Stocks dipped for the second straight week last week, yet both the Dow Jones Industrial Average (DJINDICES:^DJI) and the S&P 500 (SNPINDEX:^GSPC) remain solidly higher so far this year.

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Second-quarter earnings season is winding down, but there are still a few highly anticipated reports scheduled for the week ahead, including from Lowe's (NYSE:LOW), Autodesk (NASDAQ:ADSK), and GameStop (NYSE:GME). Here's what to look for in the reports.

Lowe's sales growth

Home-improvement specialist Lowe's will announce its results before the market opens on Wednesday. The retailer has been trailing rival Home Depot lately in key metrics including sales growth, profitability, and market share. Its comps in the fiscal first quarter, for example, ticked up by just 2%, while Home Depot's jumped 6%.

An empty cart sits in the middle of an aisle in a home-improvement store.

Image source: Getty Images.

Lowe's recently took a page out of Home Depot's playbook with a $500 million acquisition aimed at expanding its influence in the maintenance, repair, and operations business. This niche helps serve the professional customer, which has been key to Home Depot's market-beating growth lately, and Lowe's is hoping it will do the same for its business.

Investors will find out whether Lowe's can close the gap with the market leader, which last week announced blazing second-quarter comps of 6%. Home Depot is projecting growth of just above 5% for the full year, and Lowe's most recent forecast called for more modest gains of 3.5%, implying additional market-share losses for the industry's second-biggest retailer.

Autodesk's subscriber gains

Autodesk shares are soaring this year, even as its sales head lower. That apparent contradiction stems from the fact that the computer-aided design-software specialist is shifting its business model toward subscription services and away from one-time purchases. The change depresses short-term sales results but implies steady, profitable, revenue growth that should power significant earnings ahead.

Back in May, the company revealed solid gains on its shift. It added 233,000 subscribers to help push recurring revenue to 90% of the business. "We're executing well and making significant progress on our business model transition," CEO Andrew Anagnost said in a press release at the time.

Wall Street is expecting a further drop in top-line results this week as Autodesk's sales fall 10%, to $495 million. Subscriber numbers will be the key figures to watch, though. The company's most recent outlook called for paying subscribers to rise by between 600,000 and 650,000 in fiscal 2018. If that aggressive forecast holds, then investors appear ready to accept Autodesk's third straight fiscal year of net losses in exchange for progress toward a more predictable and profitable revenue base.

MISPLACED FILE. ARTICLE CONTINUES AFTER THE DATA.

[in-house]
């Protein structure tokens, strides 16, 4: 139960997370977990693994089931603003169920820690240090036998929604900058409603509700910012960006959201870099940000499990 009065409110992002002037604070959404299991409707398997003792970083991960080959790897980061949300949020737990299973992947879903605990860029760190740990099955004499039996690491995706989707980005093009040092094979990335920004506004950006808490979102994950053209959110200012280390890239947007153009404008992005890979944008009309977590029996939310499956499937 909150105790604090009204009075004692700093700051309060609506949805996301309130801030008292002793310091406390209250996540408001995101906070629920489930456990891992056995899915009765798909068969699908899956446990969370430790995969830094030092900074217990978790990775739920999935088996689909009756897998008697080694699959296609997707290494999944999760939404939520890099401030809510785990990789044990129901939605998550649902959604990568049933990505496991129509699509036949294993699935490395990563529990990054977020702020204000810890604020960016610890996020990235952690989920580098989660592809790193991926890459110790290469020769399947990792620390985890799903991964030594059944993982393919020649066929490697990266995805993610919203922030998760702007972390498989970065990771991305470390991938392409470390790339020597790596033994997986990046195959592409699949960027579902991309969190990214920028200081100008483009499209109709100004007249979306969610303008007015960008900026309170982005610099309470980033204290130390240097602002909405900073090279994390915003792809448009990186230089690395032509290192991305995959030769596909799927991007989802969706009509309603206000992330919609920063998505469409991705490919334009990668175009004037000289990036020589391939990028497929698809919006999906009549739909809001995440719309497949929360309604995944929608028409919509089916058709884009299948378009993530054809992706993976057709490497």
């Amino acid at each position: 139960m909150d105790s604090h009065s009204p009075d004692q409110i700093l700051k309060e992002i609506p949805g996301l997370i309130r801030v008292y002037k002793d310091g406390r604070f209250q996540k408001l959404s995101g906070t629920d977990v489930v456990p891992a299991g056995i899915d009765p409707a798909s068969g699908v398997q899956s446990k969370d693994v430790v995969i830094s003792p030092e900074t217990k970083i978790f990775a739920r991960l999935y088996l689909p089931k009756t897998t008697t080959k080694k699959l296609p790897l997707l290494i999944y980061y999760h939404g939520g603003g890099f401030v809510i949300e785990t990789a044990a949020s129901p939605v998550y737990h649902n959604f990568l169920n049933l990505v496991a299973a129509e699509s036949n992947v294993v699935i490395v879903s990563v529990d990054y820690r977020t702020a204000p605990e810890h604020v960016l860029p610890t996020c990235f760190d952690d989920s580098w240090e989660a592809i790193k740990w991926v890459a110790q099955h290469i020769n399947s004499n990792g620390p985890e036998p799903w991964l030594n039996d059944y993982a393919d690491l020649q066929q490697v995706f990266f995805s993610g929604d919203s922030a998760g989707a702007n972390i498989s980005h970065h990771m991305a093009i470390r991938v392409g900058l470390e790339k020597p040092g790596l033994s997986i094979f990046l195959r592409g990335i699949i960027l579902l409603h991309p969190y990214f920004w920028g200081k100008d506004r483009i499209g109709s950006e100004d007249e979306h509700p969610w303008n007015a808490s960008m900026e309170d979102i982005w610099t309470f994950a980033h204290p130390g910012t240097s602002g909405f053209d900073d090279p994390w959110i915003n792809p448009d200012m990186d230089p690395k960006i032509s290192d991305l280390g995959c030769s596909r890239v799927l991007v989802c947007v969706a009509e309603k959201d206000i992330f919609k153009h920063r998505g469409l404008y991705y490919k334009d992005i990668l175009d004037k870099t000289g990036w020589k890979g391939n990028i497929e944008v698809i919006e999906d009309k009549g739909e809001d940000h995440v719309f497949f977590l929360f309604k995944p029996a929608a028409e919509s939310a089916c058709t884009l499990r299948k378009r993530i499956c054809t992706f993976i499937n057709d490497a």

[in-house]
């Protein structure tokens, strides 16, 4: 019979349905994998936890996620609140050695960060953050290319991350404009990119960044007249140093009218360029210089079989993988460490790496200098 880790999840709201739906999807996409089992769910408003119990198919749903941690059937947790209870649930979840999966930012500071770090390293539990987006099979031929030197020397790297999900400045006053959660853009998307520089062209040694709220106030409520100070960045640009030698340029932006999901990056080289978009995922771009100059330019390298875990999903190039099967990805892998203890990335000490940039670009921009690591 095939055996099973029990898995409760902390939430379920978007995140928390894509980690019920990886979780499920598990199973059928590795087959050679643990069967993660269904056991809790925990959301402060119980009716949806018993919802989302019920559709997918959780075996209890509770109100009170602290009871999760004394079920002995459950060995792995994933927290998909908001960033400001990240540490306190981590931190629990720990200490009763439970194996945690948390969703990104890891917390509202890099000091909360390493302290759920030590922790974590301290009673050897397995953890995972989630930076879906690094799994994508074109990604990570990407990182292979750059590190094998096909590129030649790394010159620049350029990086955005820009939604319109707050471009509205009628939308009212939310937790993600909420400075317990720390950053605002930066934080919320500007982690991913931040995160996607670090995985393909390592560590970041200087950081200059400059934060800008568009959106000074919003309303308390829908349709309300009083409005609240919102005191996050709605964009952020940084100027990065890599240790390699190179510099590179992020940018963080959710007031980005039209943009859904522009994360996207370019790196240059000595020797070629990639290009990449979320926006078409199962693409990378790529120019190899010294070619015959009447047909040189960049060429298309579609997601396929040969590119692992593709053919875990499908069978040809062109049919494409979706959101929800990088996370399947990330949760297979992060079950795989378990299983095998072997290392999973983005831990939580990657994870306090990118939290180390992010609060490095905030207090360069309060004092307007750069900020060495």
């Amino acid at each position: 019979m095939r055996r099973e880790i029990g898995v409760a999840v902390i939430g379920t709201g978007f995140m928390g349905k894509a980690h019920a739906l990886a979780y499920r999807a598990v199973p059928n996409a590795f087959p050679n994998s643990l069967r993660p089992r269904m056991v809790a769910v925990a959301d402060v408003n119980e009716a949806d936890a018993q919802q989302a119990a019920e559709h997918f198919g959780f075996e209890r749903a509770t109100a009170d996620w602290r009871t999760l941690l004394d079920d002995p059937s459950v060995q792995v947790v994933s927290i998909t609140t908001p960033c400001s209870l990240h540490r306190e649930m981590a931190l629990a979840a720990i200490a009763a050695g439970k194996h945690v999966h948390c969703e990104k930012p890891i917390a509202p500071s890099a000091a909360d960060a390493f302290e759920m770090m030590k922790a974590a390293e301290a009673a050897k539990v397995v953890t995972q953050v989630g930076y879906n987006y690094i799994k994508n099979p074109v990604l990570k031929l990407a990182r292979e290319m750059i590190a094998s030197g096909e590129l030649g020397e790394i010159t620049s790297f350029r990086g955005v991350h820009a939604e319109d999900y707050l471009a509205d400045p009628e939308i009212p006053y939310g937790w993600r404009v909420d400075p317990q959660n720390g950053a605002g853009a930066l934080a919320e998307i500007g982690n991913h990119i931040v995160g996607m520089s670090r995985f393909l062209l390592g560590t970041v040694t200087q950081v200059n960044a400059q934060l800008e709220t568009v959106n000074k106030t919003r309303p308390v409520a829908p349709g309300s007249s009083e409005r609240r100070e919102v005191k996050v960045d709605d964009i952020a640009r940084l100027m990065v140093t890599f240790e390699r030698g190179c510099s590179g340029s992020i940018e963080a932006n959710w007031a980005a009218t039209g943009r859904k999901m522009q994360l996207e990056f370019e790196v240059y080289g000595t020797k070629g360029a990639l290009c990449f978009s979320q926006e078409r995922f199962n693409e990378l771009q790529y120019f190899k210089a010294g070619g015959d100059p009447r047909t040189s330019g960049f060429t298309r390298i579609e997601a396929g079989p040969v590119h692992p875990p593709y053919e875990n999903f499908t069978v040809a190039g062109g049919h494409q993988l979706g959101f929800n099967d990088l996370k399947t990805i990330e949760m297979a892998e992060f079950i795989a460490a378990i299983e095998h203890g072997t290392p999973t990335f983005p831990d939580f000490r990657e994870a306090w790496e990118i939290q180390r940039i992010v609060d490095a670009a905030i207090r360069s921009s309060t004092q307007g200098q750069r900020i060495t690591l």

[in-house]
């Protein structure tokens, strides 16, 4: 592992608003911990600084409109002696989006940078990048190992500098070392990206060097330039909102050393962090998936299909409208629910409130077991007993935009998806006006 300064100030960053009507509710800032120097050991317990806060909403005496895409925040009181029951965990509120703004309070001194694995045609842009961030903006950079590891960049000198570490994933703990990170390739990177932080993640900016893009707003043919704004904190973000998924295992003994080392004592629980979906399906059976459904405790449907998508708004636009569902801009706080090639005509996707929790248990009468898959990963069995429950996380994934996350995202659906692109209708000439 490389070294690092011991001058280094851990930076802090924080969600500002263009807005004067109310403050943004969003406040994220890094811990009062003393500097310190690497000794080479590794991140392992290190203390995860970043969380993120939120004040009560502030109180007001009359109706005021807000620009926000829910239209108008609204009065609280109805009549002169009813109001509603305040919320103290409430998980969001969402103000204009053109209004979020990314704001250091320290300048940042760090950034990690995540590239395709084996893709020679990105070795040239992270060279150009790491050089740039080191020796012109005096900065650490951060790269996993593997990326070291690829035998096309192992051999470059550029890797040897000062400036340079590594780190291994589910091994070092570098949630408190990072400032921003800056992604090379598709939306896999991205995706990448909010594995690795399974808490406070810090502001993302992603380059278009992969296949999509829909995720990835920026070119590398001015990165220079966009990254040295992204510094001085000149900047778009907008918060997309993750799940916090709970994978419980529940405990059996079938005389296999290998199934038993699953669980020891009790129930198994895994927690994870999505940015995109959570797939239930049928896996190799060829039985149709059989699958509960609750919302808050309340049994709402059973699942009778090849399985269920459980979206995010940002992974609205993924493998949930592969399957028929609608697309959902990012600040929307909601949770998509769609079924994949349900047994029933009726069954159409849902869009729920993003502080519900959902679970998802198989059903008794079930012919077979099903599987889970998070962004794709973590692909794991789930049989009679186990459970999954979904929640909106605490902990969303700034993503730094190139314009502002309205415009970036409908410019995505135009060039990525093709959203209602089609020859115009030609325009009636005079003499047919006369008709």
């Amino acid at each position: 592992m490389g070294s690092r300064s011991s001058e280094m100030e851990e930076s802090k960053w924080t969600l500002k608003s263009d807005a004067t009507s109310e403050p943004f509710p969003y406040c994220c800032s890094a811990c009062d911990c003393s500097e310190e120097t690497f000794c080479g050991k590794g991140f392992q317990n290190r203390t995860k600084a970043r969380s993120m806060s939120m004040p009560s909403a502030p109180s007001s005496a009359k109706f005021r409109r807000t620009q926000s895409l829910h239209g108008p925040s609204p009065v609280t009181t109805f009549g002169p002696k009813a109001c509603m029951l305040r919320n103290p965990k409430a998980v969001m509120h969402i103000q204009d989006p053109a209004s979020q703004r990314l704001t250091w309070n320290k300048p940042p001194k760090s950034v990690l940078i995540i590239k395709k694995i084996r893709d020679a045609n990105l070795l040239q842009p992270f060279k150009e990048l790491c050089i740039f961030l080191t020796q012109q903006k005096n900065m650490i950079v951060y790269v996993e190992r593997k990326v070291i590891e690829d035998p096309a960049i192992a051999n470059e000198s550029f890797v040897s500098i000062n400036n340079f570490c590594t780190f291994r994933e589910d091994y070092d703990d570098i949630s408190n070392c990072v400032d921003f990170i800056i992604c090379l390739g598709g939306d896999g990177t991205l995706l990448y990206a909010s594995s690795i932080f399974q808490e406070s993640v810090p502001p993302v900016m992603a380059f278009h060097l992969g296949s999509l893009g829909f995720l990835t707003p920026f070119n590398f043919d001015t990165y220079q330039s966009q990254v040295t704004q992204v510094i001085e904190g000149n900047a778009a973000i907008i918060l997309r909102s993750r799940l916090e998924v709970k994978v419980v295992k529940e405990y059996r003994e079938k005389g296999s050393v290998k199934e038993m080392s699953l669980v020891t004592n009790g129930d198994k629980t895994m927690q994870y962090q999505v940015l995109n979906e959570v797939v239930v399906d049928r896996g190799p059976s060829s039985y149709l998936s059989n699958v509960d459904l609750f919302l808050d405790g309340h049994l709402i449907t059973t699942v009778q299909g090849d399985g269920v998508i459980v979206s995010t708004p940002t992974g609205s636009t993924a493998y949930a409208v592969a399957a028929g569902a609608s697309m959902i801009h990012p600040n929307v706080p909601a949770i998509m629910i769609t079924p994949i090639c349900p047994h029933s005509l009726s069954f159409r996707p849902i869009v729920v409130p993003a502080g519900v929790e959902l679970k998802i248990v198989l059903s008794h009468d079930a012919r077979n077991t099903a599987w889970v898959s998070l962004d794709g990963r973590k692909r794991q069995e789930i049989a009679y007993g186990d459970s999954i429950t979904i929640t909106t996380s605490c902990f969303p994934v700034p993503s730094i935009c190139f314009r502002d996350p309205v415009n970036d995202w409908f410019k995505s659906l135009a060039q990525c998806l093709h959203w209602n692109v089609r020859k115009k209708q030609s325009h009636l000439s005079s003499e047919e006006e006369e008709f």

GameStop's transition plan

Investors aren't expecting much good news from video game specialist GameStop when it posts earnings results on Friday. After all, mall-based retailers are struggling with weakening customer traffic, in general, and GameStop is especially exposed to that trend as its core product moves to digital delivery. In that way, what's good news for video game developers like Activision Blizzard and Electronic Arts is bad news for GameStop. The retailer's software sales dropped 8% last quarter. Comparable-store sales plunged by 16% in the prior quarter, too.

Two friends playing video games on a couch.

Image source: Getty Images.

GameStop has plenty of valuable assets, though. It maintains a dominant position in physical video game retailing, for one. The company has also succeeded in developing complementary business lines, including consumer tech, cellular services, and collectibles. It remains solidly profitable, having generated $353 million of net income last year to easily cover its hefty dividend payout.

GameStop's rock-bottom valuation reflects deep pessimism on the part of investors that this business will return to solid growth any time soon. Yet it also opens the door for a share-price spike should the retailer outperform Wall Street's low expectations.

This article represents the opinion of the writer, who may disagree with the “official” recommendation position of a Motley Fool premium advisory service. We’re motley! Questioning an investing thesis -- even one of our own -- helps us all think critically about investing and make decisions that help us become smarter, happier, and richer.